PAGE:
Most of you are probably familiar with Erick Rodríguez’s iconic brand, Almamezcalera Pal’Alma. The poetic brand name evokes the connection between mezcal and the soul. Erick is a staple at Mexico In A Bottle, and the mezcals regularly make appearances on the social media feeds of your most geeky mezcal friends.

Erick started the brand in 2009 with a small set of producers. Today he works with 22 producers across nine states, some of which fall outside of the current D.O. for mezcal. He has always been one of the most effective ambassadors for mezcal channeling authentic passion and commitment to learning while respecting tradition. His business model helped cultivate that image with samizdat sales which reflect mezcal’s underground history. And the quality is inarguable: He sources tiny batches of outrageous quality. 

A sampling of the Almamezcalera bottles Erick Rodriguez brought to Mexico in a Bottle: D.C. Photo by @jorsand

A steady trickle of bottles has always found its way into the hands of USA based consumers. Surreptitiously purchasing bottles cultivated that feeling of a secret club: That is, if you were lucky enough to score a bottle or a copita at your local agave watering hole. Now that you can legally purchase bottles on this side of the border it’s a huge victory for US consumers and Mexican mezcal producers. The brand retains it’s elusive exclusivity because only a handful of each label are available. While the supply will likely move fast, more people will finally be able to experience the quality of this Mexican-owned brand. 

Justin Lane Briggs, spirits guru at Skurnik Wine & Spirits, is behind this move to formally import and distribute these much anticipated releases. Justin has been a key player in connecting the dots for many top quality mezcal brands, bridging the gap between sheer desire to export, and making the logistics a reality. The result has been an impressive agave portfolio for Skurnik, one in which Almamezcalera Pal’Alma fits right in. 

Erick “Almamezcalera” Rodriguez pours at Ruta del Mezcal

Pal’Alma is a decidedly uncertified brand. Erick says that around 90% of his current offerings would pass CRM certification parameters with no alterations. Even so, he chooses not to certify his spirits, noting that “certification doesn’t guarantee any quality.” Considering the respect the brand commands, and the quality it offers, Pal’Alma is a leader by example of how uncertified brands can be successful: “We have worked to be able to commercialize these spirits as destilado de agave and show that you can market your product effectively without certification,” says Rodríguez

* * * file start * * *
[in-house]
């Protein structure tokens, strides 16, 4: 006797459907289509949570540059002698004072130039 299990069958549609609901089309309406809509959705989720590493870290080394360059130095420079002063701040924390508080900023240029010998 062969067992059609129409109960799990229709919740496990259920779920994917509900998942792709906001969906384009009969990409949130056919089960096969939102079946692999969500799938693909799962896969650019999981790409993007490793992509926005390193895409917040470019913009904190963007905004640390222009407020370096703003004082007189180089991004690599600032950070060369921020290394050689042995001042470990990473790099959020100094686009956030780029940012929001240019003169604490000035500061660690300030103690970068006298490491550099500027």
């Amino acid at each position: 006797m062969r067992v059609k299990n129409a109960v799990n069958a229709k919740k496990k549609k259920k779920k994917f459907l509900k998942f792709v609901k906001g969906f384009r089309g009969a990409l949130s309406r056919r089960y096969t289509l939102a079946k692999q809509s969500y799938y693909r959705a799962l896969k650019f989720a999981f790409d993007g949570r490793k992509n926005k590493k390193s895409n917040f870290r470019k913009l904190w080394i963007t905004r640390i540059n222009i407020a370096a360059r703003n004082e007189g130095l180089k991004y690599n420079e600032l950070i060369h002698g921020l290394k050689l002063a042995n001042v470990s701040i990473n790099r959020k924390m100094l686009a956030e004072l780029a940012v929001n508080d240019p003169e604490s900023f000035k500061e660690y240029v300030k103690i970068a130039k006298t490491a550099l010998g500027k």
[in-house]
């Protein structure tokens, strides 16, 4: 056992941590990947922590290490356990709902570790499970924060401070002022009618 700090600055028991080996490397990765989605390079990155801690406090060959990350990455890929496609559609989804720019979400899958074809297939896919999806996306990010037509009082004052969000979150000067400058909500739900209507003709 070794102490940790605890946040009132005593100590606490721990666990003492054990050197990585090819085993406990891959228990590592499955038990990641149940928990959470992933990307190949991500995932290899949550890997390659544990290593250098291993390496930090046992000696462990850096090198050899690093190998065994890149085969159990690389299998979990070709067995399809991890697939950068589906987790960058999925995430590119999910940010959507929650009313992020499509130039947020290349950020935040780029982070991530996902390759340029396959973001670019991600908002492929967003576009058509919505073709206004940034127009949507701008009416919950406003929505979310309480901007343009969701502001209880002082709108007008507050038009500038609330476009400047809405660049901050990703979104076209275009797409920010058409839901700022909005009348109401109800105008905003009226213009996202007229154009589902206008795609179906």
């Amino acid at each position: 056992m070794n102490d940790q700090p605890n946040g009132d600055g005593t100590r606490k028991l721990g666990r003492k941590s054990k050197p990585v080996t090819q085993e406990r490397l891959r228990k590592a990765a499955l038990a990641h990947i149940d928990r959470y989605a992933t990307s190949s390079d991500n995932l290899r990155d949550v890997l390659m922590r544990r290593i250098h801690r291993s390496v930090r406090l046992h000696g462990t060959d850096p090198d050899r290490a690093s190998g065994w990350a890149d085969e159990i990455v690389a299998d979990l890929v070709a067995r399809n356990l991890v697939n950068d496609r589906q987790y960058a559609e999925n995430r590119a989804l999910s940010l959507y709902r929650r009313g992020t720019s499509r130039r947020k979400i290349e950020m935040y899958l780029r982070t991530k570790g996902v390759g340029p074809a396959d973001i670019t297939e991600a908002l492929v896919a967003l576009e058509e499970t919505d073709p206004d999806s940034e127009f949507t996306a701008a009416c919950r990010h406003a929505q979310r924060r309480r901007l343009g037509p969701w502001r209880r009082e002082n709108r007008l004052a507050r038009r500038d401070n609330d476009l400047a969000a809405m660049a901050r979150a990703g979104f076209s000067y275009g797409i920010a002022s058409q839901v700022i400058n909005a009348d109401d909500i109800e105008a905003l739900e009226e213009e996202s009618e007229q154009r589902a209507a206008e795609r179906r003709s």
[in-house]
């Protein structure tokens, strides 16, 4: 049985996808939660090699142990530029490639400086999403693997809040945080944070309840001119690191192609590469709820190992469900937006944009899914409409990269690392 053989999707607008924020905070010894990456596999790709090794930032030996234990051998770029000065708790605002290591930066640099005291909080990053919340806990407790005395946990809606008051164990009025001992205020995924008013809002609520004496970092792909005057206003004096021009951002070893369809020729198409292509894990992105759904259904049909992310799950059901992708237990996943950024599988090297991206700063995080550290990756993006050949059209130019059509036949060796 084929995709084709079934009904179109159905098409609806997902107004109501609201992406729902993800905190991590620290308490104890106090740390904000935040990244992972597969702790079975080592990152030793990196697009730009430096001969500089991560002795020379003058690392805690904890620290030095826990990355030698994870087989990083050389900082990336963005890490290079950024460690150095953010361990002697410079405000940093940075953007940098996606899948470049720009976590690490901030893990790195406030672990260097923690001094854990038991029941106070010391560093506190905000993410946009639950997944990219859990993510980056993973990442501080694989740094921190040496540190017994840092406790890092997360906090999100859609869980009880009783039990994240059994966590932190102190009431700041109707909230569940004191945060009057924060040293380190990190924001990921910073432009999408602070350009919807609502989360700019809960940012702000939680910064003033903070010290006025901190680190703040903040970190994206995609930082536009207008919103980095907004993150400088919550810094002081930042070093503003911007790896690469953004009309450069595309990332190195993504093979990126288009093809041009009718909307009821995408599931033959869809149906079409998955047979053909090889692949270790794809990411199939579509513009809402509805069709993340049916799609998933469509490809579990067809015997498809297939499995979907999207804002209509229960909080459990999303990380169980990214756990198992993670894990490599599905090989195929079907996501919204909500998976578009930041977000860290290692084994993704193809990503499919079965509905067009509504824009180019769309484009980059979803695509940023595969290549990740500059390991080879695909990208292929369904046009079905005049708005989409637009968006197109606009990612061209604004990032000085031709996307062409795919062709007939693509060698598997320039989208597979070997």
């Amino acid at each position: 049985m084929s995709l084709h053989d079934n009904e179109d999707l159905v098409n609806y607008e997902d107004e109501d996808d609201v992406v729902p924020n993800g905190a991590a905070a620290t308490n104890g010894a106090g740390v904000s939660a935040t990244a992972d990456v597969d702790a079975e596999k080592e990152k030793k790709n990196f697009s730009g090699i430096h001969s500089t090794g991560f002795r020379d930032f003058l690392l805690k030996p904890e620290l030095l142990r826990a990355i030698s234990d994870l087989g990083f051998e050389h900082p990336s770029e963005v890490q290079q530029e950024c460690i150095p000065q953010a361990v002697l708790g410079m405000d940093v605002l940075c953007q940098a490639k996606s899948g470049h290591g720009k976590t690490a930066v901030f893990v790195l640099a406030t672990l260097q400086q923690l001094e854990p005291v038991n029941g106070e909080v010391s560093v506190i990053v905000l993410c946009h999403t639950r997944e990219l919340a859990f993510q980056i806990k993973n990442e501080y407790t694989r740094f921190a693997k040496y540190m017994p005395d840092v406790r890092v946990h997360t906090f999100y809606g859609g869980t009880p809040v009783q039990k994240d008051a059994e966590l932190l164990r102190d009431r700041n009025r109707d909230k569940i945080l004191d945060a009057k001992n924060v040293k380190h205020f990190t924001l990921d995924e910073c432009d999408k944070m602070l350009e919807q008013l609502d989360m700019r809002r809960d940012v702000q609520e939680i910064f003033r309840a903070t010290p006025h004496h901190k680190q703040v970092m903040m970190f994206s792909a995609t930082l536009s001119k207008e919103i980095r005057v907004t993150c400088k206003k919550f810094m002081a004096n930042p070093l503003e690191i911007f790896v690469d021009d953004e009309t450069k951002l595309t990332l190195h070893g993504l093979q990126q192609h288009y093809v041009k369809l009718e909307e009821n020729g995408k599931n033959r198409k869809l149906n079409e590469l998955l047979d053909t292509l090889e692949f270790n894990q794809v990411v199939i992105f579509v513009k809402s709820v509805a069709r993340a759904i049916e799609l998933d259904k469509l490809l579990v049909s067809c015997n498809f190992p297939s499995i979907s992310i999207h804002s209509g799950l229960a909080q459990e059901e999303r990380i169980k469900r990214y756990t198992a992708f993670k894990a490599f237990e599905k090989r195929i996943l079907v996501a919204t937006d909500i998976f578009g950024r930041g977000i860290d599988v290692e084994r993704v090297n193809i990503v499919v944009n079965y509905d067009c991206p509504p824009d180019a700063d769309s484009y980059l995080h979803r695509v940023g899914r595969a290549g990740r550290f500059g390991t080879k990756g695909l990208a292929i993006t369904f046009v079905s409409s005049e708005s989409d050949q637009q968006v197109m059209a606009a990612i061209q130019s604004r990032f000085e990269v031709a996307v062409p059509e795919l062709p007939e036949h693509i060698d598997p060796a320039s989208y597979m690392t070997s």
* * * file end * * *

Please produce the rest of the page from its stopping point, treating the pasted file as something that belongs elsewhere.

Spirits that fall under the ‘destilado/aguardiente de agave’ category, cannot use the term “maestro mezcalero” on the label; you’ll notice that these labels feature the ‘maestro destilador’ instead. Somehow it doesn’t have quite the same ring to it, but let’s leave the conversation about bureaucratic language subverting indigenous culture for another time… 

You may notice that the back label does include the word mezcal in the phrase: “Mezcales y Destilados Tradicionales de México.” This phrase is part of his business’ name, which is legally entitled to be on the label and an ingenious hack to get the word mezcal on the label of any agave spirit. Once again, he hopes this will be leading by example and that more brands will follow suit.

The first ever imported batches of Almamezcalera Pal’Alma include three offerings from San Luis Potosi, Guerrero, and Oaxaca.  

SAN LUIS POTOSI

This 100% Salmiana mezcal has been aging for three years, mostly in glass. The maestro Patricio Hernandez, who is no longer with us, was operating from a historied hacienda, using pulque to fortify the fermentation. While there is still mezcal production at the hacienda, the techniques have changed significantly with the passing of Patricio, making this mezcal truly the last of its kind..  

Release date: NYC: March – California: July – National: September/October  

Approximate Price: $130 – $145

Number of bottles: 672 

GUERRERO 

100% Cupreata, this mezcal was made by Artemio García from ‘capon’ agaves. Typically once the quiote (the flowering stalk of the plant that indicates maturity) is cut, the plant can be harvested for mezcal. Letting the plant stay in the ground after the quiote is cut is called capon. The agaves for this batch were left to acquire more sugar and complexity for three years, which is a long time for capon agaves. This practice results in ripe caramelized flavors. In addition to the extended aging in the fields, this mezcal was aged 25-28 months in glass. 

Release date: National: September/October  

Approximate Price: $130 – $145

Number of bottles: 504

OAXACA

Made from 100% Tobaxiche, by Apolonio y Simeón Ramírez, this mezcal features a unique distillation method called refrescadora. Different from the typical double distillation, this method uses a series of plates that functions like a column still, requiring only one distillation. One of the characteristics of this style of distillation is a unique concentration of aromas and flavors; I like to think of it as Armagnac when compared to Cognac. 

Release date: National: September/October  

Approximate Price: $130 – $145

Number of bottles: 180